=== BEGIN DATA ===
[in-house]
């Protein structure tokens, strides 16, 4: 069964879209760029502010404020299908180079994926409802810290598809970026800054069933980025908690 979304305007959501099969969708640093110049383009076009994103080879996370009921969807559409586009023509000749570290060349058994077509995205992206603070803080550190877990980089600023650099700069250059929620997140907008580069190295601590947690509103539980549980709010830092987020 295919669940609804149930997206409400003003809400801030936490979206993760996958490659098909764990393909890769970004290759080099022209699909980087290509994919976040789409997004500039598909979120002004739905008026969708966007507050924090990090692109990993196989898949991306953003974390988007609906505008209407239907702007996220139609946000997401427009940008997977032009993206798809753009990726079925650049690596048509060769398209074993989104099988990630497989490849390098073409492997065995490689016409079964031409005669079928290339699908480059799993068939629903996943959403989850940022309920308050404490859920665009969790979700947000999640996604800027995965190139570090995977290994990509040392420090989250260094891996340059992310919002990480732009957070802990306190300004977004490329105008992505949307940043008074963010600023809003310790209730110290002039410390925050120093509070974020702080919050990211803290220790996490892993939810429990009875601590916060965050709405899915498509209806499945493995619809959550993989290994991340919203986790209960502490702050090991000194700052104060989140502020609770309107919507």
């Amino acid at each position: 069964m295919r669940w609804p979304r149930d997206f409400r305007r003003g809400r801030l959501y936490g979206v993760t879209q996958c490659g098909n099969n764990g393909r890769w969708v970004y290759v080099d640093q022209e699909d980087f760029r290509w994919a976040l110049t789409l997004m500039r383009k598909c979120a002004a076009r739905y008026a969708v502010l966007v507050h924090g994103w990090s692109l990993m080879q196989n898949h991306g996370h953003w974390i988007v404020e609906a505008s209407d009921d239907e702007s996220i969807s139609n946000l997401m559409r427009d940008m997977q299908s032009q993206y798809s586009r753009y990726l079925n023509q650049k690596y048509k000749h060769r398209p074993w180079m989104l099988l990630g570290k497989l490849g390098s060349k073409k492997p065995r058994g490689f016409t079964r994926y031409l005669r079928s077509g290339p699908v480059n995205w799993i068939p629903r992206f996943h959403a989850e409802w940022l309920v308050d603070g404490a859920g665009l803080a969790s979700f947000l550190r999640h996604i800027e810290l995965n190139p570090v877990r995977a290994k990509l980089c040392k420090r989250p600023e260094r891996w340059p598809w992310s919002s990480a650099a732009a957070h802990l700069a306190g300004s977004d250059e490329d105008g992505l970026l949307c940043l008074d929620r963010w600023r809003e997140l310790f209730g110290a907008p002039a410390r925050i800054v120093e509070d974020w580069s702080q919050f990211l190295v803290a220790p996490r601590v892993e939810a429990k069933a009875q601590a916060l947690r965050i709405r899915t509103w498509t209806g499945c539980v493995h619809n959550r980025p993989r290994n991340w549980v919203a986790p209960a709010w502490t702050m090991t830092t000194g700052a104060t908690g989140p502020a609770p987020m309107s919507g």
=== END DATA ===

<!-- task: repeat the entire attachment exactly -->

[in-house]
């Protein structure tokens, strides 16, 4: 069964879209760029502010404020299908180079994926409802810290598809970026800054069933980025908690 979304305007959501099969969708640093110049383009076009994103080879996370009921969807559409586009023509000749570290060349058994077509995205992206603070803080550190877990980089600023650099700069250059929620997140907008580069190295601590947690509103539980549980709010830092987020 295919669940609804149930997206409400003003809400801030936490979206993760996958490659098909764990393909890769970004290759080099022209699909980087290509994919976040789409997004500039598909979120002004739905008026969708966007507050924090990090692109990993196989898949991306953003974390988007609906505008209407239907702007996220139609946000997401427009940008997977032009993206798809753009990726079925650049690596048509060769398209074993989104099988990630497989490849390098073409492997065995490689016409079964031409005669079928290339699908480059799993068939629903996943959403989850940022309920308050404490859920665009969790979700947000999640996604800027995965190139570090995977290994990509040392420090989250260094891996340059992310919002990480732009957070802990306190300004977004490329105008992505949307940043008074963010600023809003310790209730110290002039410390925050120093509070974020702080919050990211803290220790996490892993939810429990009875601590916060965050709405899915498509209806499945493995619809959550993989290994991340919203986790209960502490702050090991000194700052104060989140502020609770309107919507």
């Amino acid at each position: 069964m295919r669940w609804p979304r149930d997206f409400r305007r003003g809400r801030l959501y936490g979206v993760t879209q996958c490659g098909n099969n764990g393909r890769w969708v970004y290759v080099d640093q022209e699909d980087f760029r290509w994919a976040l110049t789409l997004m500039r383009k598909c979120a002004a076009r739905y008026a969708v502010l966007v507050h924090g994103w990090s692109l990993m080879q196989n898949h991306g996370h953003w974390i988007v404020e609906a505008s209407d009921d239907e702007s996220i969807s139609n946000l997401m559409r427009d940008m997977q299908s032009q993206y798809s586009r753009y990726l079925n023509q650049k690596y048509k000749h060769r398209p074993w180079m989104l099988l990630g570290k497989l490849g390098s060349k073409k492997p065995r058994g490689f016409t079964r994926y031409l005669r079928s077509g290339p699908v480059n995205w799993i068939p629903r992206f996943h959403a989850e409802w940022l309920v308050d603070g404490a859920g665009l803080a969790s979700f947000l550190r999640h996604i800027e810290l995965n190139p570090v877990r995977a290994k990509l980089c040392k420090r989250p600023e260094r891996w340059p598809w992310s919002s990480a650099a732009a957070h802990l700069a306190g300004s977004d250059e490329d105008g992505l970026l949307c940043l008074d929620r963010w600023r809003e997140l310790f209730g110290a907008p002039a410390r925050i800054v120093e509070d974020w580069s702080q919050f990211l190295v803290a220790p996490r601590v892993e939810a429990k069933a009875q601590a916060l947690r965050i709405r899915t509103w498509t209806g499945c539980v493995h619809n959550r980025p993989r290994n991340w549980v919203a986790p209960a709010w502490t702050m090991t830092t000194g700052a104060t908690g989140p502020a609770p987020m309107s919507g």